practitioners among the Mishing, Bodo
tribes and other ethnic group like the Deuris
etc., inhabiting Gohpur area in Sonitpur Districts of Assam as well as its
nearby area of Lakhimpur District. The herbalists consulted were convinced
about the importance of documentation of ethnic knowledge about the medicinal
plants used in various curative purposes. It requires tactful handling and
persuasion to bring out the information from the herbal practitioners. Detailed
information about the plants and plant parts used in the treatment of diabetes
was collected. Plant specimens were collected for identification and
herbarium preparation. While most of the plants are commonly occurring plants
known to most of the people, some of the plants were identified consulting
the herbarium specimen in the Department of Botany, Rajiv Gandhi Central University,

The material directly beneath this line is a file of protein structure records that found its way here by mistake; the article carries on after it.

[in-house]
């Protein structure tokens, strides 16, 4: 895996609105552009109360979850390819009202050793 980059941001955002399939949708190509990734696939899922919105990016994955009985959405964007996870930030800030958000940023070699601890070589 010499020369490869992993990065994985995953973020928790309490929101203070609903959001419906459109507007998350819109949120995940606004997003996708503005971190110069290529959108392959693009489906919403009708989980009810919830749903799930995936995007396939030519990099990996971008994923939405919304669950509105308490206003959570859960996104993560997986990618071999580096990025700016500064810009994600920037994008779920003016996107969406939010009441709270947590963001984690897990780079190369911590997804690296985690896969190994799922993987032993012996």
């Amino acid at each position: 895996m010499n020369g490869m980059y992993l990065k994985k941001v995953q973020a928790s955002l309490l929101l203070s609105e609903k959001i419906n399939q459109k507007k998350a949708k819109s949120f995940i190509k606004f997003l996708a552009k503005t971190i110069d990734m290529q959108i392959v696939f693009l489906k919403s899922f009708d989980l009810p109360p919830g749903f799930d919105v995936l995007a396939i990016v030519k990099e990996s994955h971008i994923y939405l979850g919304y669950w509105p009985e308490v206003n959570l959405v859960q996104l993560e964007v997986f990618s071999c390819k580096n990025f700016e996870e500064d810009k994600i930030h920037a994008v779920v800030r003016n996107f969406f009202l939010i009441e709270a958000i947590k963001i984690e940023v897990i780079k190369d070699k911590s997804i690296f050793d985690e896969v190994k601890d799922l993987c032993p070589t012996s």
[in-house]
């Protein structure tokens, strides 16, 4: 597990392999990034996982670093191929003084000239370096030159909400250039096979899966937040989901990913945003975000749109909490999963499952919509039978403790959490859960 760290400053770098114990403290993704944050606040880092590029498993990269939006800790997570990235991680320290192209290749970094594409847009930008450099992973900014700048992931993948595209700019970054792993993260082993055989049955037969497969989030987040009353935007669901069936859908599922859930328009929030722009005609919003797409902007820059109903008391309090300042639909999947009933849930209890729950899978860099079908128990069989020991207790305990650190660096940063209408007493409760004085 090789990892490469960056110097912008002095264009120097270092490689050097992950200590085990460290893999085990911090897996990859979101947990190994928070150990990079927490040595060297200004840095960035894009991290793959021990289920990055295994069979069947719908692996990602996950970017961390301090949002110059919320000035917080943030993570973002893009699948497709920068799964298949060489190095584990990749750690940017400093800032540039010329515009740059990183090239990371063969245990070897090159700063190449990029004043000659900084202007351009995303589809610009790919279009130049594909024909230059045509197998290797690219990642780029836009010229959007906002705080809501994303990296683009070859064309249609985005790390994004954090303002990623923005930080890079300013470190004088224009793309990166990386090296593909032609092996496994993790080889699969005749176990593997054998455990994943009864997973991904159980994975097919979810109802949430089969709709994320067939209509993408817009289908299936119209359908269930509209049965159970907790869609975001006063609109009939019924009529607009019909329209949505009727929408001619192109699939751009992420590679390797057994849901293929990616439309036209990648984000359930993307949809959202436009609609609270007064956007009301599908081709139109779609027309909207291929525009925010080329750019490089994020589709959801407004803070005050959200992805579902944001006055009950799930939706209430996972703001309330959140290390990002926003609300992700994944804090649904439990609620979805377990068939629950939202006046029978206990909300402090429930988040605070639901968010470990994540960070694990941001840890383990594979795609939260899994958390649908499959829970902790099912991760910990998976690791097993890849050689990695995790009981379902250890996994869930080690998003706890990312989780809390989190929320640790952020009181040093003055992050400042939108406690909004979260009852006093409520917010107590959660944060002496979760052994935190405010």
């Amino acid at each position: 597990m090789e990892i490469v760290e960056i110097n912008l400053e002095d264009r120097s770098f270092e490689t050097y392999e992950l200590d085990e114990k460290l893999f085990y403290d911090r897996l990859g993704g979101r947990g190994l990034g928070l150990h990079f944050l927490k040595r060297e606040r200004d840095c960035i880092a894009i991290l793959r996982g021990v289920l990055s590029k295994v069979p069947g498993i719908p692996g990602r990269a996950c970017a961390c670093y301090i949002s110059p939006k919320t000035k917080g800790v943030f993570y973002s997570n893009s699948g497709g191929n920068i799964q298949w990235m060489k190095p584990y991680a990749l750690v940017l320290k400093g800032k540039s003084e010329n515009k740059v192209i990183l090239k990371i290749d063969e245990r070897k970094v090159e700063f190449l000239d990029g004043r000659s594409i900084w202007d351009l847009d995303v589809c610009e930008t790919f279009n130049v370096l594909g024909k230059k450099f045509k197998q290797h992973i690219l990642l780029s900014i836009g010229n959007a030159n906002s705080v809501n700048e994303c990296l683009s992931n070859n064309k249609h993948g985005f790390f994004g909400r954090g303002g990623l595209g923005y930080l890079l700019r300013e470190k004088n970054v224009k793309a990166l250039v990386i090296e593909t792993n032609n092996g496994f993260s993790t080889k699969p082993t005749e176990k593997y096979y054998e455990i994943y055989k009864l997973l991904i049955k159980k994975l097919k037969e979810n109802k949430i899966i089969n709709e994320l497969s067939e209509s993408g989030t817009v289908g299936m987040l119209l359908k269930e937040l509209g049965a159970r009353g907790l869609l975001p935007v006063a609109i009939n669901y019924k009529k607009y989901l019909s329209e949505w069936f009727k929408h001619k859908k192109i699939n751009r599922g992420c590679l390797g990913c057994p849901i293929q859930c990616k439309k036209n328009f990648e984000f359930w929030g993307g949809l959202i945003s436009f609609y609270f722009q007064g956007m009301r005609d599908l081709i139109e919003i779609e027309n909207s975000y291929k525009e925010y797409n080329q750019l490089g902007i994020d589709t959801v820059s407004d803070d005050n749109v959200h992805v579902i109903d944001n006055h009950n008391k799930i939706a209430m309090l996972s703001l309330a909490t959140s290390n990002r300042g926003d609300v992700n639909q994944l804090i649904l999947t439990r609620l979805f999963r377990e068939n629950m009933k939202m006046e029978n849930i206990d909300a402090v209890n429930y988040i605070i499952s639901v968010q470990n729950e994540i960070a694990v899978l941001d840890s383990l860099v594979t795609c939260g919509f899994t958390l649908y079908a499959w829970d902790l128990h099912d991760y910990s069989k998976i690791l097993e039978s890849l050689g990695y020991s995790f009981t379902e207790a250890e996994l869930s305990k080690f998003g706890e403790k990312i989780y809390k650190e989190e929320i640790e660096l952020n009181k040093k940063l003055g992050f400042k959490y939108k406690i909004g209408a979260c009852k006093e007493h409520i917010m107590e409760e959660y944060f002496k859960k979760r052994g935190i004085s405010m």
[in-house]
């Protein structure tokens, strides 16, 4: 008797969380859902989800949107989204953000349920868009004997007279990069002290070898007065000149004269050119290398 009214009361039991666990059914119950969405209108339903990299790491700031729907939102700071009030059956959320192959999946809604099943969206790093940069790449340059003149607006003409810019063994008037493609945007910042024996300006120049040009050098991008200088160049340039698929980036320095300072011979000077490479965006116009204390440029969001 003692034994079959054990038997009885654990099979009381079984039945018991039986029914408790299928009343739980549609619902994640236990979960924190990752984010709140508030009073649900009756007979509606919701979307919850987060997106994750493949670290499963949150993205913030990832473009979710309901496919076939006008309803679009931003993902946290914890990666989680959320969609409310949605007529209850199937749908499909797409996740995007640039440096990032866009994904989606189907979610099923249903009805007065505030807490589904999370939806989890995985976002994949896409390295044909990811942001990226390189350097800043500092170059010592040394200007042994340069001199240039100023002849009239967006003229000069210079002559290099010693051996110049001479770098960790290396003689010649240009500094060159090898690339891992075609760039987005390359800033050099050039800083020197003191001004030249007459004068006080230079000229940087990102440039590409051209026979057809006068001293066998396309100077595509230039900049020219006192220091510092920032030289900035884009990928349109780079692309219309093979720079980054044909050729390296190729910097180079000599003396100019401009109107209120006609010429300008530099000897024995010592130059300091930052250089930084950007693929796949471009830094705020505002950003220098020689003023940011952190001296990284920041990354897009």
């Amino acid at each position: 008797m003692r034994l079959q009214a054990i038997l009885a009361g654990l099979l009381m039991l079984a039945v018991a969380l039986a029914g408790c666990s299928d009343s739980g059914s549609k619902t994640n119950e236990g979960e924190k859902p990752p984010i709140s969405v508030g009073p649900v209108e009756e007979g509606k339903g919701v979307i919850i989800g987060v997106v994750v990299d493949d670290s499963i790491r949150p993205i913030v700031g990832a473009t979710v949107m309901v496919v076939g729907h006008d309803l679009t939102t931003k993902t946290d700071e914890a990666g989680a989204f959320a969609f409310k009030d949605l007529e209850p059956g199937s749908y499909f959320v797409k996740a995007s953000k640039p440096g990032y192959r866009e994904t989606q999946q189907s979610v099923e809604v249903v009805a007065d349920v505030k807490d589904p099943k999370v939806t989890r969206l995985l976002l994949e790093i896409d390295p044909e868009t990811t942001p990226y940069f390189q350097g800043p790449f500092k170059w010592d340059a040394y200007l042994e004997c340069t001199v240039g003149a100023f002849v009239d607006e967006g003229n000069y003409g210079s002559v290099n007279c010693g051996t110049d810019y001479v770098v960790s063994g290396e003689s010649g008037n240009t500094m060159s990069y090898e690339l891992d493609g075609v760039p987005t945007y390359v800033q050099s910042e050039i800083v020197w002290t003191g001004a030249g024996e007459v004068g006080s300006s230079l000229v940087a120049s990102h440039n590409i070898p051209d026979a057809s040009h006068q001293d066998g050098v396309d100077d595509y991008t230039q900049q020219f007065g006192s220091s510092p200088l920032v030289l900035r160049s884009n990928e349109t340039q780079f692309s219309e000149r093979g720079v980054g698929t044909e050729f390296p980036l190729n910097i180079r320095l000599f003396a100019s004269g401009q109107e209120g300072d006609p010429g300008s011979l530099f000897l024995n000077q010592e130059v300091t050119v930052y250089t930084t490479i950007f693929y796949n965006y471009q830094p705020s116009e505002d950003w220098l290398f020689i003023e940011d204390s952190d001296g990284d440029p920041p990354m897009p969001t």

Itanagar. The method of the preparation of the precise dosage was also
collected.� The herbarium specimens are
preserved in the department of botany,
The ethnomedicinal information regarding treatment of diabetes and related diseases collected in course of field study is presented here in tabular form for easy reference. The first hand information of plants used in Diabetes are corroborated consulting some available literatures like those of Kanjilal & Das (1939-40), Kirtikar & Basu (1933), etc.
����������� The following account gives the information of some plants used in diabetes:
����������� 1.�������� 100g of washed wheat grains are soaked in 250ml of water for 12 hour and filtrate should be taken in empty stomach twice daily for seven days. It has the property to reduce general debility for diabetes.